{{#var item = Data.PropertyZ}} <- overwrites the variable item 
                                  with the value of Data.PropertyZ

{{#EACH Data.Values AS item}} <- overwrites the variable item with the 
                                 value of Data.Values[index]
    {{item}} <- Prints the nth item in Data.Values
    {{#var item = Data.PropertyZ}} <- overwrites the variable item 
                                      with the value of Data.PropertyZ

Document Tree

The biggest code wise change was made in the DocumentTree. All Keywords and Functions have now their corresponding IDocumentItem. They are nested to allow a structured tree of responsibilities. The whole tree can be traversed down and allow (partial) modifications to enable post-processing of templates but the whole tree is also serializable. This feature allows the Precompilation and storage of that result to enable very fast rendering of a template multiple times. It is also the first step onto a full Editor.

Example of serialized Template:

Assume this Template:

I am <Text> {{}}

For an XML serialization, this will result in an XML document like this:

<?xml version="1.0"?>
<MorestachioDocument Kind="Document" MorestachioVersion="">
    <ContentDocumentItem Kind="Content" ExpressionStart="1:1">
      <Value xml:space="preserve">I am &lt;Text&gt; </Value>
    <IsolatedContextDocumentItem Kind="IsolatedContext" ExpressionStart="1:13">
        <CallFormatterDocumentItem Kind="CallFormatter">
          <Value xml:space="preserve"></Value>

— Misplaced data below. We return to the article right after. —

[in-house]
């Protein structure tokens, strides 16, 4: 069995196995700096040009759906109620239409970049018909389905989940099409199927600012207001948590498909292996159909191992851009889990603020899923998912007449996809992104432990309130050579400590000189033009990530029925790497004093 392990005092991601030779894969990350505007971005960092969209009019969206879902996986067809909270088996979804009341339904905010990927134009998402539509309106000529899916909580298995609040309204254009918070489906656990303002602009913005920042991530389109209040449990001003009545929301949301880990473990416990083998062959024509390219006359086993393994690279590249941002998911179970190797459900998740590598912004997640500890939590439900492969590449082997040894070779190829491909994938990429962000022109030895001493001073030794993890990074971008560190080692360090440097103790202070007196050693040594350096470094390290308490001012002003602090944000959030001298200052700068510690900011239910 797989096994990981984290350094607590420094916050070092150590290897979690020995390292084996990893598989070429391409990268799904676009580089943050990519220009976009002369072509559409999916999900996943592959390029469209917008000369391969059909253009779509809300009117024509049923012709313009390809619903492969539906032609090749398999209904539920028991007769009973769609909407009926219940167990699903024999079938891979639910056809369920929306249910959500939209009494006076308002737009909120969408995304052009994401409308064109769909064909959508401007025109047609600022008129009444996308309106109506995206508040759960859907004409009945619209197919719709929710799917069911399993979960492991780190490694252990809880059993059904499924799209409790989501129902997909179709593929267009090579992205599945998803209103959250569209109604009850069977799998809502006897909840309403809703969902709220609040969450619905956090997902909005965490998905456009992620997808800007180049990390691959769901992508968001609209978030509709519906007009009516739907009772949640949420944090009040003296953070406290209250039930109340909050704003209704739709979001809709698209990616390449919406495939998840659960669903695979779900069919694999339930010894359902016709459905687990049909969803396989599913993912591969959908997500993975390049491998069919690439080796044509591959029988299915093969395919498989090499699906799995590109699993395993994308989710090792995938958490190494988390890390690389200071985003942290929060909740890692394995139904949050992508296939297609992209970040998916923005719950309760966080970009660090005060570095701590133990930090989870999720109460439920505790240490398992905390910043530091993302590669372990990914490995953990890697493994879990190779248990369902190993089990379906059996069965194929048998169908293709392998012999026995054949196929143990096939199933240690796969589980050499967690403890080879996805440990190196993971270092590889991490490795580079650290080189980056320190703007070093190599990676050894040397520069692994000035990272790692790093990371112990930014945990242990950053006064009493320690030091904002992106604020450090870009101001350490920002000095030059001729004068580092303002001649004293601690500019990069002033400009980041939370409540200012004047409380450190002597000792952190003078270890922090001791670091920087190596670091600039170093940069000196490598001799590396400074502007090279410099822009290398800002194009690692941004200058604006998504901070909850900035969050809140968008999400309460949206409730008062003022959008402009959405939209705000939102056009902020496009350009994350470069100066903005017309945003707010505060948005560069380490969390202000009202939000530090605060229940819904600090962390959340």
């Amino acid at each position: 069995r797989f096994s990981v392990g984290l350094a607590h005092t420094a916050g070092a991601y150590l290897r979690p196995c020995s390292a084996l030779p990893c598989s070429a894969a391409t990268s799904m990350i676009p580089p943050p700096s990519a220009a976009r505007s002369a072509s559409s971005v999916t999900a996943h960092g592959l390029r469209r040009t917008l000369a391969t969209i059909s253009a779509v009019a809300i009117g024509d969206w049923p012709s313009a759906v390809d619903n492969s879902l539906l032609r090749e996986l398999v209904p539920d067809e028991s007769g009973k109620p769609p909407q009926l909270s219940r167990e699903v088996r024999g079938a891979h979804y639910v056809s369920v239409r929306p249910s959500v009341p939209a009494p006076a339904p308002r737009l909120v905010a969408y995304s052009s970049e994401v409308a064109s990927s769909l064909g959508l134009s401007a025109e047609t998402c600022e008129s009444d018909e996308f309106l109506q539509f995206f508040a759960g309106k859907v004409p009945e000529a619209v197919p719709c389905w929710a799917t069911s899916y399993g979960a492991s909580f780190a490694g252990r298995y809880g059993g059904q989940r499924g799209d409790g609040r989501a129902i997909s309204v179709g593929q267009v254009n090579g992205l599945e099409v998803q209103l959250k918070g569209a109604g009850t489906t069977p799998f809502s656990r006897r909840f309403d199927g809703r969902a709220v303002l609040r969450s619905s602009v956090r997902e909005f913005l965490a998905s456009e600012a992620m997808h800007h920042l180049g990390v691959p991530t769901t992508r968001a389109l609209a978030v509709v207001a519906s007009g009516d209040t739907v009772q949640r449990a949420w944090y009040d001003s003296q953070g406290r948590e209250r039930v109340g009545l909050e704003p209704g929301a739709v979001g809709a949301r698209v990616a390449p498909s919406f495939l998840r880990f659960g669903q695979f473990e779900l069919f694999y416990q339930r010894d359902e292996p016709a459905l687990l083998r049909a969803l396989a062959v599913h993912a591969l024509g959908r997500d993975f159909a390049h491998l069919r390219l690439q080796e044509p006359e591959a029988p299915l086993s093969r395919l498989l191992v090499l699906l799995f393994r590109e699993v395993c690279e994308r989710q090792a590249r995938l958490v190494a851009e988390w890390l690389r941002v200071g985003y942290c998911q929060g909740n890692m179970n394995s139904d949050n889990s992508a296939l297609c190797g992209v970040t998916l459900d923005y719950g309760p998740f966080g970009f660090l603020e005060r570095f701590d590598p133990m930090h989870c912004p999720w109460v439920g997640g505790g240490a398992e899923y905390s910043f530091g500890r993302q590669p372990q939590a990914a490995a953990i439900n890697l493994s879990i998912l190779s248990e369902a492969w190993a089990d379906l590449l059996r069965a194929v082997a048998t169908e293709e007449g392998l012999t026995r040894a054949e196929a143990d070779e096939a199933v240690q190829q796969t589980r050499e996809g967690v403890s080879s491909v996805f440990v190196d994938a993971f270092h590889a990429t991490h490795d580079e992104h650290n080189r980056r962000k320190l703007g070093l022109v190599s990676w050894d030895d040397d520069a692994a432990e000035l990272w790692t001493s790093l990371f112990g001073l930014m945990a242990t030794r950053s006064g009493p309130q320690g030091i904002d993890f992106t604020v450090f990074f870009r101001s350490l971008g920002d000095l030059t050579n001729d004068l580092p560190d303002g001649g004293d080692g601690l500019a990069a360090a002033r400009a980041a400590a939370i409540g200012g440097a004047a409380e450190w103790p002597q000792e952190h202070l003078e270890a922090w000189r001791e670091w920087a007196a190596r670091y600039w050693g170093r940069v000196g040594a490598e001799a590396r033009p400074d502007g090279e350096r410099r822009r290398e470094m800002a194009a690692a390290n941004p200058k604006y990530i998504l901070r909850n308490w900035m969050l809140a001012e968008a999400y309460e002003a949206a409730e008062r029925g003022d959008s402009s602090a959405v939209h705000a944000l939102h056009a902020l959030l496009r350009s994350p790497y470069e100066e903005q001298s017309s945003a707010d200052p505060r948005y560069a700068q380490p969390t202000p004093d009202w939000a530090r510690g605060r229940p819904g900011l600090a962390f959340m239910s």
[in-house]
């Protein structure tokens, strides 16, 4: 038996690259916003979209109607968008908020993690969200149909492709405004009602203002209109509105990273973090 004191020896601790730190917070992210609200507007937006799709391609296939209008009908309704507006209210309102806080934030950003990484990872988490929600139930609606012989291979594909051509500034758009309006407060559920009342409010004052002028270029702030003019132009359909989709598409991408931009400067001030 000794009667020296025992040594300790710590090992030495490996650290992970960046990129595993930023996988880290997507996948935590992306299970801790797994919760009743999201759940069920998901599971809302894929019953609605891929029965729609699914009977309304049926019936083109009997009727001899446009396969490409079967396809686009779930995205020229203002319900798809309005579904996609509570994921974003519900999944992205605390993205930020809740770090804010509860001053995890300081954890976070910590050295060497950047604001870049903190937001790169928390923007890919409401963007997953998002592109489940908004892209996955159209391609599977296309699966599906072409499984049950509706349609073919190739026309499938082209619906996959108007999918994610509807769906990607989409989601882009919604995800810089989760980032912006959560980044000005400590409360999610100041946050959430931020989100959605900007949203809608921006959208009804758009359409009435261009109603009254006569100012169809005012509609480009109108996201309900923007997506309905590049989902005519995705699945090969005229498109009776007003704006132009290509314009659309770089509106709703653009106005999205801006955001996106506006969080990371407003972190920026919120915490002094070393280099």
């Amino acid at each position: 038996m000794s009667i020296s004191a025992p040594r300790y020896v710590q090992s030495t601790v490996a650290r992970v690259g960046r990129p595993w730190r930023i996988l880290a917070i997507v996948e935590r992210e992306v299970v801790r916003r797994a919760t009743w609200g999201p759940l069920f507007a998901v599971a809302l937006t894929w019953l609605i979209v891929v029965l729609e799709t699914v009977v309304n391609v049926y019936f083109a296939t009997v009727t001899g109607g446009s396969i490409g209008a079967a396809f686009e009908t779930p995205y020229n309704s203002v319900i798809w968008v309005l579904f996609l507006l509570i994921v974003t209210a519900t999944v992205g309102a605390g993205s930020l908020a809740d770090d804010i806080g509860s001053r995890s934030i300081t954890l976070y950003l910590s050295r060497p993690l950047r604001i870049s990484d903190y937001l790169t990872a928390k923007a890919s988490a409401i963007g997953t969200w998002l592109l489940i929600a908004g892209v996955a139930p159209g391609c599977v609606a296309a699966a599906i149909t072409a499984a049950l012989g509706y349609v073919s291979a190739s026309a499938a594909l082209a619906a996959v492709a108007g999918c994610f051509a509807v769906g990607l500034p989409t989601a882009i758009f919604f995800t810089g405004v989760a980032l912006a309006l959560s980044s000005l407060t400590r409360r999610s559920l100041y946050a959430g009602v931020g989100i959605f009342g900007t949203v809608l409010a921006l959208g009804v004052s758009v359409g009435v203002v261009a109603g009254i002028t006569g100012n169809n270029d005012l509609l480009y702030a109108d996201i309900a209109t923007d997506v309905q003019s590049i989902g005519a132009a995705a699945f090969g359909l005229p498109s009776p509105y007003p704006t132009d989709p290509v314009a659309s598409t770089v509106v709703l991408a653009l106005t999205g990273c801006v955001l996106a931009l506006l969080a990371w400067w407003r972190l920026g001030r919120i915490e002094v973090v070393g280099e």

<IsolatedContextDocumentItem Kind="IsolatedContext" ExpressionStart="1:29">
            <CallFormatterDocumentItem Kind="CallFormatter">
                  <PathDocumentItem Kind="Expression" EscapeValue="False">
                    <Value xml:space="preserve">arg</Value>
            <IsolatedContextDocumentItem Kind="IsolatedContext" ExpressionStart="1:39">
                <CallFormatterDocumentItem Kind="CallFormatter">
                  <TargetFormatterName />
                      <PathDocumentItem Kind="Expression" EscapeValue="False">
                        <Value xml:space="preserve">last</Value>
                <PrintContextValue Kind="PrintExpression" />


I want to thank you very much for reading the whole document. I have been developing this project for more than 1 1/2 years in my freetime now and I would love to hear your impressions and or tips for features. I maintain this project alone and will respond on Github to each ticket.


  • 9th March, 2020: Initial version
  • 25th September, 2020: Added info about Playground editor


This article, along with any associated source code and files, is licensed under The Code Project Open License (CPOL)

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And WPF Developer.

like everything I can get my hand on in .net.
But never java.